Monday, 19 September 2016

The bales are off




      The hunting ground that was the stubble field has gone, the bales of straw have gone too. Now if the dogs want to fulfil their terrier ratting job description it's time to go to work in the orchard, on the headlands and on the dyke sides. The orchards will be the favourite venue though with all the fallen fruit providing a harvest feast for the rats and then the game will be afoot again.



      The rats have left the wheat gleanings to the pigeons and crows and headed for cover, the days of three or four lethal strikes out in the middle of the field are well and truly over. You can see the boredom and irritation on the terrier's faces and Barney happily peeing on a straw bale sums it up nicely, that's dog body-language for you.
      Now the field has been broken up with the buster and in the next week it will harrowed, then rolled to encourage the black grass to grow and, in turn, that will be sprayed back so that when the spring wheat is sown it can grow without being impeded by a jungle of rampant black grass.
      Meanwhile late summer is steadily rolling into autumn and the colours of the landscape are changing.


Friday, 16 September 2016

Another derelict primitive




      This derelict Primitive Methodist Chapel stands down a lane a couple of miles from where we live and, inevitably, it's for sale for development into a domestic home. It is rather a peculiar detail but what would have been a rather grand window is just brickwork with the naming cartouche in it; maybe austere was the Methodist policy but with a nod to the gothic church window.



      The foundation stones showing the names of benefactors and the important local people are so numerous that they stretch right around the building. We counted eighteen before the impenetrable briars and nettles halted the count, here is one group but the rest, or most of them, will go on another post.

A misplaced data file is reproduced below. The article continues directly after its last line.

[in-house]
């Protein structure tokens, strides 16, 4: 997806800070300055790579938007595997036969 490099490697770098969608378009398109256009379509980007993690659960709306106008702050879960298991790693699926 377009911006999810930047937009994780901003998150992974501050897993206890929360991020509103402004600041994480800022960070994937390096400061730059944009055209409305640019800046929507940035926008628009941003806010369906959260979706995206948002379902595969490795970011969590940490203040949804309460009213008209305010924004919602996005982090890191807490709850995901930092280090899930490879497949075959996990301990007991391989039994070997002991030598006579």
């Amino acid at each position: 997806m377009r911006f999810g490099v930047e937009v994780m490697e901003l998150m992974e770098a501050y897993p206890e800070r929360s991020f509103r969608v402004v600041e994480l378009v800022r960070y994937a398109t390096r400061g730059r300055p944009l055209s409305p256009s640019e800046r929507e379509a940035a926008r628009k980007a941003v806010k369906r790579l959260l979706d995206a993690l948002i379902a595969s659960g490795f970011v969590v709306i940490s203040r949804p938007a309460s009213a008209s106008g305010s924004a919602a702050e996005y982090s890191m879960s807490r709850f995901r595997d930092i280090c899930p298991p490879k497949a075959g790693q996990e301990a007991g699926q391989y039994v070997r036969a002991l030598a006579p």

Adjoining the chapel is a Primitive Methodist Schoolroom or, as it is named and displayed in the cartouche a P. M. School, a school for only the afternoon perhaps? I bet some jolly times were enjoyed in there. However the question is was it a schoolroom for general education or simply religious education?
      Now we need to engineer a sneaky look inside the buildings to see what treasures are on the walls of both the chapel and the schoolroom.



Thursday, 15 September 2016

Something's brewing




      Out over the stubble fields a bit of nasty weather is brewing up yet again, at the top a close range view and down below a long range view to give a sense of scale. Knowing the way that the weather has worked this summer and early autumn I have no doubt that it will simply miss us completely and everything will continue as normal.
      The big Fenland skies are like a massive screen for weather watching and we love it, as we've said before it is a real pleasure to simply sit and watch things slowly, or depending on the windspeed, quickly unfold.
      Here's to an autumn of meteorological drama.